DANiEl wisEr sTaTE & naTIOnal EDITOR





dth/jason wolonick

kEviN UhrmAchEr DEsIgn & gRaPHICs EDITOR

COMMUnIty CaLEndar
halloween carnival: Kids, families and community members can play carnival games and celebrate Halloween. There will be many programs for children. Time: 6 p.m. to 8:30 p.m. location: Carrboro Town Commons ‘she stoops to conquer’: Keep warm on Halloween night with a performance of Oliver goldsmith’s comedy of errors from director Tony lea and Deep Dish Theater. Time: 7:30 p.m. location: Deep Dish Theater at university Mall

organ Spinelli, a junior environmental health sciences major, plays with her puppy Basil in Polk Place on Tuesday. Basil, a purebred Husky, has become a favorite character on campus this fall.






‘imaginary invalid’: PlayMakers Repertory Company puts on its world premiere adaptation of “Imaginary Invalid,” a 17thcentury play by Moliere. Tickets start at $15, and the play runs through nov. 11. Time: 7:30 p.m. location: Paul green Theatre Armfield poetry reading: Maurice Manning, the 2012 armfield Poet, will read from his work. The armfield Poet has been a unC tradition since 1989, honoring poets in the name of 1928 unC alumna Blanche armfield. Time: 3:30 p.m. location: 223 greenlaw Hall


livescore block party: leading up to the premiere of the documentary “Without a fight” — a film about soccer’s social impact on Kibera, a large slum in Kenya — is a celebratory block party featuring soccer performances, Megafaun and a food truck rodeo. Time: 5:30 p.m. to 8:30 p.m. location: Memorial Hall To make a calendar submission, email calendar@dailytarheel. com. Please include the date of the event in the subject line, and attach a photo if you wish. Events will be published in the newspaper on either the day or the day before they take place.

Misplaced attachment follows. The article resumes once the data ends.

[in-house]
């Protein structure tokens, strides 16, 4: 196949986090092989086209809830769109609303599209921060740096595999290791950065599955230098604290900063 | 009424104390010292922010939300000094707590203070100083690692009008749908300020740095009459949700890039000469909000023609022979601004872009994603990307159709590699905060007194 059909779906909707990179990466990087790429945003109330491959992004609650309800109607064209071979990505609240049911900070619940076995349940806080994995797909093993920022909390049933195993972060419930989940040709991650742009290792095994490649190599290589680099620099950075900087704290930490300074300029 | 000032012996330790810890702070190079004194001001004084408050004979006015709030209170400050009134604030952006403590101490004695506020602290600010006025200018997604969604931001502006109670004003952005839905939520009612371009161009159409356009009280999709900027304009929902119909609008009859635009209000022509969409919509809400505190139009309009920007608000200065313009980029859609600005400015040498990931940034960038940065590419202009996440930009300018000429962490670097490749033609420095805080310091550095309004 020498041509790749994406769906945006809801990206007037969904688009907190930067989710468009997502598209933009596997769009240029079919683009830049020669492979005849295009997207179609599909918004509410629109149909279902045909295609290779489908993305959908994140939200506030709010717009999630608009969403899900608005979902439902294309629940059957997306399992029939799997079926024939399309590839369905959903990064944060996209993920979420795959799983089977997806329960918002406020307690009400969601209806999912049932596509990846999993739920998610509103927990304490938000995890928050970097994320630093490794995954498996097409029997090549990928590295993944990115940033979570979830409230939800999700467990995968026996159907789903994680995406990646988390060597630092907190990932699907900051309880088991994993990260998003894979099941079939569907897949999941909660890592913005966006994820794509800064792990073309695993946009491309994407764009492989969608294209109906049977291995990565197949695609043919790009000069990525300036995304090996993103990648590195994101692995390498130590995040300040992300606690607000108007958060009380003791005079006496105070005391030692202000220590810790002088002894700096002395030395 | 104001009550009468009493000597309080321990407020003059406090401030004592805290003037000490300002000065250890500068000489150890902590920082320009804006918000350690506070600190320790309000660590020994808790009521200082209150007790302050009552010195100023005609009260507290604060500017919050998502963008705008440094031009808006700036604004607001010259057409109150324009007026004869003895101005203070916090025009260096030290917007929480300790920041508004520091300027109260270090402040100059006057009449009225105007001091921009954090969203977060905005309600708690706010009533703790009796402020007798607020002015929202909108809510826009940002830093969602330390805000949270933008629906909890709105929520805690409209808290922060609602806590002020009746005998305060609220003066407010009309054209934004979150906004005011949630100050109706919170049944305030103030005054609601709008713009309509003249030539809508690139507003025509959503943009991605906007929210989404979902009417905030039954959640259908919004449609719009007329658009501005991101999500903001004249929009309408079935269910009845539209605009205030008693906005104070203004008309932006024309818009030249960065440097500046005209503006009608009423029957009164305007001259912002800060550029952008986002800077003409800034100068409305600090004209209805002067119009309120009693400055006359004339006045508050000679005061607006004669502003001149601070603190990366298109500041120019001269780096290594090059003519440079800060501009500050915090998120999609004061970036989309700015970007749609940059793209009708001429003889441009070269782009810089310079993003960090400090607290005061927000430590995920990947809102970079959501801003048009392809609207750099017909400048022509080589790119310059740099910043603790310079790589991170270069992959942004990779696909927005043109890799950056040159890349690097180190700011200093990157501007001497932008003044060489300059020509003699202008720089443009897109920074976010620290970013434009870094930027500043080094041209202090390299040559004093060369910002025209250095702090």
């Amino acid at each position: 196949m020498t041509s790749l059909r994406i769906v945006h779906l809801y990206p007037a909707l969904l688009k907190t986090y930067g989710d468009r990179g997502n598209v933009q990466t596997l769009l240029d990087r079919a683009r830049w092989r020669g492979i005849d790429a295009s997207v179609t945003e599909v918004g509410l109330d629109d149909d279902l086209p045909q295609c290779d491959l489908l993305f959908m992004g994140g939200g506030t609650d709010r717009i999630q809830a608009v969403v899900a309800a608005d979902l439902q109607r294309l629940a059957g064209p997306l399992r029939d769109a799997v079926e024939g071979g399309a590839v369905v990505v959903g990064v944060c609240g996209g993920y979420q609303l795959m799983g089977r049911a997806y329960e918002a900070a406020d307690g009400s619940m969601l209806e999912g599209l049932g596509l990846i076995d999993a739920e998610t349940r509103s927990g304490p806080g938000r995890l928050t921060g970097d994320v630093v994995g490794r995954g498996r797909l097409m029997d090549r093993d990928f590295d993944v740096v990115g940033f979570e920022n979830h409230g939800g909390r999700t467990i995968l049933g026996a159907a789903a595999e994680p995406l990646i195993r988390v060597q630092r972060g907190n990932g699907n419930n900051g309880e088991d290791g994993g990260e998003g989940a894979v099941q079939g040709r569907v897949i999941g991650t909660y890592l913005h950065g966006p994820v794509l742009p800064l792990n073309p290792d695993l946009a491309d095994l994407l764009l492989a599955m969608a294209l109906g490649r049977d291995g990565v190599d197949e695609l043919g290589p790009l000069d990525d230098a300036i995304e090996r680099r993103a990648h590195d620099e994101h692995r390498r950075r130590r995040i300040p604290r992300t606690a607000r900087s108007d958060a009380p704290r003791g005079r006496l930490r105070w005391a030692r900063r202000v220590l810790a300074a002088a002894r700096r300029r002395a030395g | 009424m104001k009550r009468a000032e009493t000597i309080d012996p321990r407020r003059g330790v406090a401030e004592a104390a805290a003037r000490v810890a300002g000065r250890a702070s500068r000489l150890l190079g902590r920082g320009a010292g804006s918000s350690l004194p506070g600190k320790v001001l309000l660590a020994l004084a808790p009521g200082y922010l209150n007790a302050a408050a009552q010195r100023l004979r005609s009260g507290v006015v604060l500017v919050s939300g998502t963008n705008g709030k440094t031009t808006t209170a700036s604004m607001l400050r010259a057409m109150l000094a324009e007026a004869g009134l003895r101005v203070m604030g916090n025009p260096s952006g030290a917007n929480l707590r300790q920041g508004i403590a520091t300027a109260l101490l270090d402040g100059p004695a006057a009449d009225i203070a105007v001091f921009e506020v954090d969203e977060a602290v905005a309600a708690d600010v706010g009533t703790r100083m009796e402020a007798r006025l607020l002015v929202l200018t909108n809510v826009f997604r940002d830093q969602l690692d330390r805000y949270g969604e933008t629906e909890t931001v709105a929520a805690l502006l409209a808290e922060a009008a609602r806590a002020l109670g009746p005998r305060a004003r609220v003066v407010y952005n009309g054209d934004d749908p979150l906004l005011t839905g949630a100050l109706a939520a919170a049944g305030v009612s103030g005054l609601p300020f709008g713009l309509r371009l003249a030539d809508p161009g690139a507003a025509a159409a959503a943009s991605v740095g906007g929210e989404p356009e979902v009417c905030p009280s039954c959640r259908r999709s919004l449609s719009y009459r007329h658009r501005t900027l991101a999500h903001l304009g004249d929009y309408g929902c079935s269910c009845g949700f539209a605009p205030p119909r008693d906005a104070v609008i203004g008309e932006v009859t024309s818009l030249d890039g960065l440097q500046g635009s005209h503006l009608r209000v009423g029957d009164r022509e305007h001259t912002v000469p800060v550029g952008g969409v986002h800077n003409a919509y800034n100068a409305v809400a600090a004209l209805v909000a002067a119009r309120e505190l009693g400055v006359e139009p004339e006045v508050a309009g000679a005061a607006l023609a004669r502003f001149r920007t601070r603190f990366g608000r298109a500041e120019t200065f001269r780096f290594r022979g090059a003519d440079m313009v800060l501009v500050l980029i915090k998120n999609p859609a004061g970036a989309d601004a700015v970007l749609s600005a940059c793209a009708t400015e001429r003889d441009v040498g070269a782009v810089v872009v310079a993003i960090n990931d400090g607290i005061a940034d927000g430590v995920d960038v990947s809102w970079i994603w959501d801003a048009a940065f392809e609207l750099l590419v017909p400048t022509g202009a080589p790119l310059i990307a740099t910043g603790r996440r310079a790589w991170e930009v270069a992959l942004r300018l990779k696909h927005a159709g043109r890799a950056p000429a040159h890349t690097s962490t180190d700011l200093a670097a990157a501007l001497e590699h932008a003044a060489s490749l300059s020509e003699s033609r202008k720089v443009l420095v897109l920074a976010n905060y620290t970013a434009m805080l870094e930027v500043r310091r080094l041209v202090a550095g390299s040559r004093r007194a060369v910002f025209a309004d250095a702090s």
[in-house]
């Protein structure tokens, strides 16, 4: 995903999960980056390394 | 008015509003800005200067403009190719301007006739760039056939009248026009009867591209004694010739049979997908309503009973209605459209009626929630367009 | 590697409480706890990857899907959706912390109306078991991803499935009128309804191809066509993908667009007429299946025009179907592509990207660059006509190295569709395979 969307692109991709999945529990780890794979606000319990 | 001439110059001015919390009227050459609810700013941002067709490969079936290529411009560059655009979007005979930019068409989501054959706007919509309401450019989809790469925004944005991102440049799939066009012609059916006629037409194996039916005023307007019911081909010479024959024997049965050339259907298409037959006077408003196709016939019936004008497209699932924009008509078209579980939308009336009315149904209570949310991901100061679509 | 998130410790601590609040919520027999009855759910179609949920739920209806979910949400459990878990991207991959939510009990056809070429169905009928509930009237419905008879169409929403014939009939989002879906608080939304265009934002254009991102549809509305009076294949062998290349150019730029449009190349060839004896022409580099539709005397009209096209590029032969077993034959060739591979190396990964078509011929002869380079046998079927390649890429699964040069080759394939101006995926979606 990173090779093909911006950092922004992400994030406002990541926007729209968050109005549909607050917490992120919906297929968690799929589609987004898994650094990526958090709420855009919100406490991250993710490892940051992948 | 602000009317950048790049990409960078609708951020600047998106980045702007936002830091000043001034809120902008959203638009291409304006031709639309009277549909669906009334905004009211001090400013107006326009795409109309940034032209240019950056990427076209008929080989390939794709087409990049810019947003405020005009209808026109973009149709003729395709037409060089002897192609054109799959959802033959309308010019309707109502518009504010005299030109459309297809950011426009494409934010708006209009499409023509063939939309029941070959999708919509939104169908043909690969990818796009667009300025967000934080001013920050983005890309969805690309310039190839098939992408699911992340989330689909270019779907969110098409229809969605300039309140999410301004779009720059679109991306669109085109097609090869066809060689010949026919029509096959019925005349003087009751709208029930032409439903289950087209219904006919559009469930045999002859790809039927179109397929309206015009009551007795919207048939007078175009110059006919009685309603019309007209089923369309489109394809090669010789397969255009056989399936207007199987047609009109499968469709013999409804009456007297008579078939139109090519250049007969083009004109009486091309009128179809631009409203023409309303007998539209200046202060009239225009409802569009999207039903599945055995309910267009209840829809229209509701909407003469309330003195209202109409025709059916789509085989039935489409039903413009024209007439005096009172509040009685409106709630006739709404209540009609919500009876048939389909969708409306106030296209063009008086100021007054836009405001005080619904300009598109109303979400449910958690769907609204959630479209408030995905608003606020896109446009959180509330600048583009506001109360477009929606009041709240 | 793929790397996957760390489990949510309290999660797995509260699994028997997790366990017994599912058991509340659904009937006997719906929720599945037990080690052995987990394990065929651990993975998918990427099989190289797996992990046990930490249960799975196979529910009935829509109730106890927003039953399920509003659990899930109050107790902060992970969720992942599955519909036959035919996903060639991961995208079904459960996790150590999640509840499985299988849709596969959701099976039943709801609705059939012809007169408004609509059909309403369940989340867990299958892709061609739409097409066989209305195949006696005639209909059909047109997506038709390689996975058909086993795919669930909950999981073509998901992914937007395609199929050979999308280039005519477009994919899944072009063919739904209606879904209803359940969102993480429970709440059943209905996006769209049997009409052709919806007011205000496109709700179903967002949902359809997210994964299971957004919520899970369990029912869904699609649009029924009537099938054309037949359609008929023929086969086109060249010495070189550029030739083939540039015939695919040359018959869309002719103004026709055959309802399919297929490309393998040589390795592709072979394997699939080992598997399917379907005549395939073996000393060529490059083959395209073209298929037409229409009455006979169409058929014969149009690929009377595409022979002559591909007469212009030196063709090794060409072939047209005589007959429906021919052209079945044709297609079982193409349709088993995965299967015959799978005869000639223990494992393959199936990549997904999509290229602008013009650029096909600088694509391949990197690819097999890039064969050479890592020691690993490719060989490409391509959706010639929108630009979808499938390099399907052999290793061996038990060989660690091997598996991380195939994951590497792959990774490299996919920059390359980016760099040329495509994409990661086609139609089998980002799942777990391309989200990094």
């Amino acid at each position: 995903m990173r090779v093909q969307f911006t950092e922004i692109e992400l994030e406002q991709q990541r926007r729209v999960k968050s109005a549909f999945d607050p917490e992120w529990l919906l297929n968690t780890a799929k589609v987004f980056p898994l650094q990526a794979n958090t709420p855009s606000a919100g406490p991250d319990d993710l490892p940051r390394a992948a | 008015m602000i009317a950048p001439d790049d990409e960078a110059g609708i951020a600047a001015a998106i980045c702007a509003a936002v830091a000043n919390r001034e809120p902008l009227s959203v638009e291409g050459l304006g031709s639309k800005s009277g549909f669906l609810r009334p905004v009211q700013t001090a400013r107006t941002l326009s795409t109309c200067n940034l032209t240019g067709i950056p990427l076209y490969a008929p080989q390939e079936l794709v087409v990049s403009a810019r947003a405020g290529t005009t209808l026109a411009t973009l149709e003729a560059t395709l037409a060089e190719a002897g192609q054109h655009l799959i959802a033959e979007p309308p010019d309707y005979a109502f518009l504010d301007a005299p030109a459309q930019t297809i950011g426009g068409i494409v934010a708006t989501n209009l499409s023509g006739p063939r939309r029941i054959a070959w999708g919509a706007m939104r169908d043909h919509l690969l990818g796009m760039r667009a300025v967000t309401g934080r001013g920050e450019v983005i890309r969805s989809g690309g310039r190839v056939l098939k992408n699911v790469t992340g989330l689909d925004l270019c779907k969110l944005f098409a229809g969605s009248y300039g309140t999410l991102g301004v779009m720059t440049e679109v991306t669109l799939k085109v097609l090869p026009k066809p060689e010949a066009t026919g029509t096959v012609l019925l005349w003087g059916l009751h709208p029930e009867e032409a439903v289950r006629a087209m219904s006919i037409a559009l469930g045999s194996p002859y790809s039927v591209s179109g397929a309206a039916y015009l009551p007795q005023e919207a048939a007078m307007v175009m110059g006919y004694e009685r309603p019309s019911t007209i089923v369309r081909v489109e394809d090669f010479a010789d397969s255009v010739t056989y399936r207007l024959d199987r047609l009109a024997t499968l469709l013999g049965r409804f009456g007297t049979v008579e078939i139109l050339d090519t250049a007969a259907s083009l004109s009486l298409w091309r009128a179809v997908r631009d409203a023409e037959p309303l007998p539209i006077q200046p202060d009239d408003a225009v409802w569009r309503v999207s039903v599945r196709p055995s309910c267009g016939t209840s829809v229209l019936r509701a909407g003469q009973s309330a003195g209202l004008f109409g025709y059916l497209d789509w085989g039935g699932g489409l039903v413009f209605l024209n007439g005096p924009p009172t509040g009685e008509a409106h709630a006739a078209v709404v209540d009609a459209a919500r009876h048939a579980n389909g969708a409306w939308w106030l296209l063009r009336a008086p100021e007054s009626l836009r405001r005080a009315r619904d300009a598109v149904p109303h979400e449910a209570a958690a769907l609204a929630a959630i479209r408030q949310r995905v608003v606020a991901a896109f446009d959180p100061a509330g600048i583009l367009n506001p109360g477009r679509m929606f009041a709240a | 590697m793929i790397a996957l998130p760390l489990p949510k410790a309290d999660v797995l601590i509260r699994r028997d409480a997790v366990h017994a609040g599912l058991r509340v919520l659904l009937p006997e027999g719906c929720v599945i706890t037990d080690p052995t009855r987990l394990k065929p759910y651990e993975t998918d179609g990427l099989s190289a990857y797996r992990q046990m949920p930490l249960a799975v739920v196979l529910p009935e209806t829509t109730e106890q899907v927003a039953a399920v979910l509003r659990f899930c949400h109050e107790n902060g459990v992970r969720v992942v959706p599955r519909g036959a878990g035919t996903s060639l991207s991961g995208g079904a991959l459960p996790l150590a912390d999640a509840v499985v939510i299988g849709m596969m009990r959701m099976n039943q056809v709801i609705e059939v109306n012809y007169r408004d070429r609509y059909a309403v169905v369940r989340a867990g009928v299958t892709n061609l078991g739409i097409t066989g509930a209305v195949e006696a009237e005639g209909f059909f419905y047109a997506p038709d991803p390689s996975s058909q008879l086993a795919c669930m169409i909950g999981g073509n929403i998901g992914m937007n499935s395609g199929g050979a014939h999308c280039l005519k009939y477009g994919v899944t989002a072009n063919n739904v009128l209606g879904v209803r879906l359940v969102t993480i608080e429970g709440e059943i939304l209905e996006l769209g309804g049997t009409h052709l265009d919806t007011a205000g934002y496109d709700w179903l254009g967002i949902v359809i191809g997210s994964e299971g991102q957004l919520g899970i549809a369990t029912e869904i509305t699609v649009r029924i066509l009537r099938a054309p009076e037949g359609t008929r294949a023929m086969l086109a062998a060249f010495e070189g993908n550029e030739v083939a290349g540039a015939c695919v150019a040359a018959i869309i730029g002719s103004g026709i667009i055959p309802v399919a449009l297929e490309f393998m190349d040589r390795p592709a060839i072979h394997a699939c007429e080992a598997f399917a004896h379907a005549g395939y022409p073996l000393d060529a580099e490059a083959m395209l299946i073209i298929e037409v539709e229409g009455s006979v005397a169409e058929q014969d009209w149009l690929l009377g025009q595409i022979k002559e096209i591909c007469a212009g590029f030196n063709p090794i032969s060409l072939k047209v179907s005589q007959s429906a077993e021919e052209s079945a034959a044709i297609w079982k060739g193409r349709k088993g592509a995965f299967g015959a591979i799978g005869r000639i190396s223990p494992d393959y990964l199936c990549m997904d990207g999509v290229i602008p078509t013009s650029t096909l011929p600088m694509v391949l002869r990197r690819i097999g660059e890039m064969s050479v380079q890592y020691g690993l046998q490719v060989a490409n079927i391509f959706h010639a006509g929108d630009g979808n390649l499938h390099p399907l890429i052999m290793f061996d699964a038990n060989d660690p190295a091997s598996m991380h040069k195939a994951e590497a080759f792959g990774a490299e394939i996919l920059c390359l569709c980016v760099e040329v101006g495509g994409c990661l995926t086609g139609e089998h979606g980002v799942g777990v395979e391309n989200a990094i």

Someone broke and entered a residence without force and stole items at 1907 Fountain Ridge Road between noon and 4:29 p.m. Monday, according to Chapel Hill police reports. A $2,000 television and a $200 netbook were stolen, reports state. Someone robbed a convenience store at 1213 Martin Luther King Jr. Blvd. at 1:59 a.m. Tuesday, according to Chapel Hill police reports. The subject displayed a firearm, demanded the victim open the register and stole $125 in cash, police reports state. Someone stole money at 531 Raleigh Road between 8:15 a.m. and 4:45 p.m. Monday, according to Chapel Hill police reports. The subject took $285 in cash from a teacher’s purse in an office, reports state. Someone broke and entered a residence and stole items at 126 Marlowe Court between 8:30 a.m. and 3:30 p.m. Friday, according to Carrboro police reports. Jequentin Tremayne Wilson was arrested and charged with breaking and entering and felony larceny at 500 Church St. at 3:30 a.m. Monday, according to Chapel Hill police reports. Someone broke and entered a residence and stole items at 401 N.C. Highway 54 between 6:45 p.m. Saturday and 9:17 a.m. Sunday, according to Carrboro police reports. Someone damaged property at 105 BPW Club Road between 7 p.m. Saturday and 8 a.m. Sunday, according to Carrboro police reports. A mailbox was damaged overnight, reports state.